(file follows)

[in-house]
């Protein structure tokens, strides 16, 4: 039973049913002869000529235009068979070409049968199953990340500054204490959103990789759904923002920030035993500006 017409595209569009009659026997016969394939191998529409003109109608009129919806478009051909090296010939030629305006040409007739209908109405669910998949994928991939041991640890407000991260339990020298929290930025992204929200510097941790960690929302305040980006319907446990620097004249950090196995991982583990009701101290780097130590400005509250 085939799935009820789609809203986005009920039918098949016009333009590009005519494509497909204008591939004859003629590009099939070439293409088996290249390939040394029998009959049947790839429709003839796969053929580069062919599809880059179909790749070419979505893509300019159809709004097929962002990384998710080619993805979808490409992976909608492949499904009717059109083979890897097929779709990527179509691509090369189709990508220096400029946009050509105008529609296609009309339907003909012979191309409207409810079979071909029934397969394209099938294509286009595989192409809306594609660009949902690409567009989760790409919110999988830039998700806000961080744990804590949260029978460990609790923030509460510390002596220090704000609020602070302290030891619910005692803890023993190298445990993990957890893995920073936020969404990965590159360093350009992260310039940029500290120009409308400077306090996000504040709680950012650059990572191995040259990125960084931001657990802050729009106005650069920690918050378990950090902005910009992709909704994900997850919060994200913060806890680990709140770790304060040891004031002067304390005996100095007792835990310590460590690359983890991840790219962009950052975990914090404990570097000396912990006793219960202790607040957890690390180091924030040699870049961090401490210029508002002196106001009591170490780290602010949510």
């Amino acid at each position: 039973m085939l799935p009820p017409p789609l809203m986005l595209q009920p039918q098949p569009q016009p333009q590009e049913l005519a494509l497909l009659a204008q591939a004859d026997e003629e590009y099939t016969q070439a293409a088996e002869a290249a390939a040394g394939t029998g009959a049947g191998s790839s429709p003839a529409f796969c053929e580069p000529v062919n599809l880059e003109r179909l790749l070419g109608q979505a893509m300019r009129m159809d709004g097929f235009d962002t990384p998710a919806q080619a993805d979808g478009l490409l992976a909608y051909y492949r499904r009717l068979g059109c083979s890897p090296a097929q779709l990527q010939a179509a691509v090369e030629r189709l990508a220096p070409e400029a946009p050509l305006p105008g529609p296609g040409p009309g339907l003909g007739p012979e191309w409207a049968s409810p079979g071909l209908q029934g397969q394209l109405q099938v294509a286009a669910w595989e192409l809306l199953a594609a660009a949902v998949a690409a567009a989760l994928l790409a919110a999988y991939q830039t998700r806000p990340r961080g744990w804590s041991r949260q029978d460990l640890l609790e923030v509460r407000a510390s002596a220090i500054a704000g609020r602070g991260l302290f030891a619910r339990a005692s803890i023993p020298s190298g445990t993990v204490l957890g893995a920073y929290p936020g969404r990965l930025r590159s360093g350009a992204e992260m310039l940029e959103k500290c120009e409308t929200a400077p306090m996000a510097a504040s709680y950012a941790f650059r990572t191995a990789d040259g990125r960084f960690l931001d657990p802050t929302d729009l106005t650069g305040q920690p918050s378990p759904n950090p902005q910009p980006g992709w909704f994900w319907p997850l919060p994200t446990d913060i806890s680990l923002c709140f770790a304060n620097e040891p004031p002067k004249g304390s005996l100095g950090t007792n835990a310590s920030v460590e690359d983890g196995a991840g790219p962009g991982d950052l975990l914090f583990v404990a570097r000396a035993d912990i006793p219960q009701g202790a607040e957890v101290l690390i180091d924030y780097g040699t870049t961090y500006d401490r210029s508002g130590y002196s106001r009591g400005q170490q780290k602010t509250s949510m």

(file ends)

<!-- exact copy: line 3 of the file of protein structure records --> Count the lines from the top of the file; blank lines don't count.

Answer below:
């Amino acid at each position: 039973m085939l799935p009820p017409p789609l809203m986005l595209q009920p039918q098949p569009q016009p333009q590009e049913l005519a494509l497909l009659a204008q591939a004859d026997e003629e590009y099939t016969q070439a293409a088996e002869a290249a390939a040394g394939t029998g009959a049947g191998s790839s429709p003839a529409f796969c053929e580069p000529v062919n599809l880059e003109r179909l790749l070419g109608q979505a893509m300019r009129m159809d709004g097929f235009d962002t990384p998710a919806q080619a993805d979808g478009l490409l992976a909608y051909y492949r499904r009717l068979g059109c083979s890897p090296a097929q779709l990527q010939a179509a691509v090369e030629r189709l990508a220096p070409e400029a946009p050509l305006p105008g529609p296609g040409p009309g339907l003909g007739p012979e191309w409207a049968s409810p079979g071909l209908q029934g397969q394209l109405q099938v294509a286009a669910w595989e192409l809306l199953a594609a660009a949902v998949a690409a567009a989760l994928l790409a919110a999988y991939q830039t998700r806000p990340r961080g744990w804590s041991r949260q029978d460990l640890l609790e923030v509460r407000a510390s002596a220090i500054a704000g609020r602070g991260l302290f030891a619910r339990a005692s803890i023993p020298s190298g445990t993990v204490l957890g893995a920073y929290p936020g969404r990965l930025r590159s360093g350009a992204e992260m310039l940029e959103k500290c120009e409308t929200a400077p306090m996000a510097a504040s709680y950012a941790f650059r990572t191995a990789d040259g990125r960084f960690l931001d657990p802050t929302d729009l106005t650069g305040q920690p918050s378990p759904n950090p902005q910009p980006g992709w909704f994900w319907p997850l919060p994200t446990d913060i806890s680990l923002c709140f770790a304060n620097e040891p004031p002067k004249g304390s005996l100095g950090t007792n835990a310590s920030v460590e690359d983890g196995a991840g790219p962009g991982d950052l975990l914090f583990v404990a570097r000396a035993d912990i006793p219960q009701g202790a607040e957890v101290l690390i180091d924030y780097g040699t870049t961090y500006d401490r210029s508002g130590y002196s106001r009591g400005q170490q780290k602010t509250s949510m």